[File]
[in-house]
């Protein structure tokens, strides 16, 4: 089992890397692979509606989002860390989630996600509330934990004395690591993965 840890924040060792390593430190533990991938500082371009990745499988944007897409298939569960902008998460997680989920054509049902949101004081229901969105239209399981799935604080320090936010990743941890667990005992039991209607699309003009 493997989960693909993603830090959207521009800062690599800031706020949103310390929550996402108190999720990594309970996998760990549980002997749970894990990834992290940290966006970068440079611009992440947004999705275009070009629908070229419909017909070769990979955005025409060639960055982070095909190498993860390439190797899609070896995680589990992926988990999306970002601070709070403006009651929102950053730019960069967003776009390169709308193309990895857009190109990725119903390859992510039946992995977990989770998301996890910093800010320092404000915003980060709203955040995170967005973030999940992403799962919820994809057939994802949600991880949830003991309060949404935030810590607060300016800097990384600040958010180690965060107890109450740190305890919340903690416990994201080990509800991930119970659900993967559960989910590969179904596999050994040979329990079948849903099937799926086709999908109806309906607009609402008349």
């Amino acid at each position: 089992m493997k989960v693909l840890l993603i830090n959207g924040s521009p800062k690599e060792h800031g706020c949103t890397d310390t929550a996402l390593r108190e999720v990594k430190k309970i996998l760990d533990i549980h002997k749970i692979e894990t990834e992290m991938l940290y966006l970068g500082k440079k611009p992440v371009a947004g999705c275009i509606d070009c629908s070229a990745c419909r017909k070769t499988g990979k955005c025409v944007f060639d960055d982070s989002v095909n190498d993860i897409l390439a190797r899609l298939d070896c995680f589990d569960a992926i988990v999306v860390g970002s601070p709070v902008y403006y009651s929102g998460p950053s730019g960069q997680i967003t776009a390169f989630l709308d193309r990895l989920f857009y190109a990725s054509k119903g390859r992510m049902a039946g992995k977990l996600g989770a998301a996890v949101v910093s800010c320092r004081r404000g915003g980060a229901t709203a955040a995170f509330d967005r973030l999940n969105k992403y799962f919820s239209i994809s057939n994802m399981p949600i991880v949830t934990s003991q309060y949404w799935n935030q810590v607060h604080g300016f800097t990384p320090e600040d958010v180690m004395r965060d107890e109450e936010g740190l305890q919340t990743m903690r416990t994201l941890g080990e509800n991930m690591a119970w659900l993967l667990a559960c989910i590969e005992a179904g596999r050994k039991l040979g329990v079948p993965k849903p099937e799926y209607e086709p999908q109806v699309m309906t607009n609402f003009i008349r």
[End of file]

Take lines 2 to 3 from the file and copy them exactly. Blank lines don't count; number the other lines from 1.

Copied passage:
């Protein structure tokens, strides 16, 4: 089992890397692979509606989002860390989630996600509330934990004395690591993965 840890924040060792390593430190533990991938500082371009990745499988944007897409298939569960902008998460997680989920054509049902949101004081229901969105239209399981799935604080320090936010990743941890667990005992039991209607699309003009 493997989960693909993603830090959207521009800062690599800031706020949103310390929550996402108190999720990594309970996998760990549980002997749970894990990834992290940290966006970068440079611009992440947004999705275009070009629908070229419909017909070769990979955005025409060639960055982070095909190498993860390439190797899609070896995680589990992926988990999306970002601070709070403006009651929102950053730019960069967003776009390169709308193309990895857009190109990725119903390859992510039946992995977990989770998301996890910093800010320092404000915003980060709203955040995170967005973030999940992403799962919820994809057939994802949600991880949830003991309060949404935030810590607060300016800097990384600040958010180690965060107890109450740190305890919340903690416990994201080990509800991930119970659900993967559960989910590969179904596999050994040979329990079948849903099937799926086709999908109806309906607009609402008349």
């Amino acid at each position: 089992m493997k989960v693909l840890l993603i830090n959207g924040s521009p800062k690599e060792h800031g706020c949103t890397d310390t929550a996402l390593r108190e999720v990594k430190k309970i996998l760990d533990i549980h002997k749970i692979e894990t990834e992290m991938l940290y966006l970068g500082k440079k611009p992440v371009a947004g999705c275009i509606d070009c629908s070229a990745c419909r017909k070769t499988g990979k955005c025409v944007f060639d960055d982070s989002v095909n190498d993860i897409l390439a190797r899609l298939d070896c995680f589990d569960a992926i988990v999306v860390g970002s601070p709070v902008y403006y009651s929102g998460p950053s730019g960069q997680i967003t776009a390169f989630l709308d193309r990895l989920f857009y190109a990725s054509k119903g390859r992510m049902a039946g992995k977990l996600g989770a998301a996890v949101v910093s800010c320092r004081r404000g915003g980060a229901t709203a955040a995170f509330d967005r973030l999940n969105k992403y799962f919820s239209i994809s057939n994802m399981p949600i991880v949830t934990s003991q309060y949404w799935n935030q810590v607060h604080g300016f800097t990384p320090e600040d958010v180690m004395r965060d107890e109450e936010g740190l305890q919340t990743m903690r416990t994201l941890g080990e509800n991930m690591a119970w659900l993967l667990a559960c989910i590969e005992a179904g596999r050994k039991l040979g329990v079948p993965k849903p099937e799926y209607e086709p999908q109806v699309m309906t607009n609402f003009i008349r």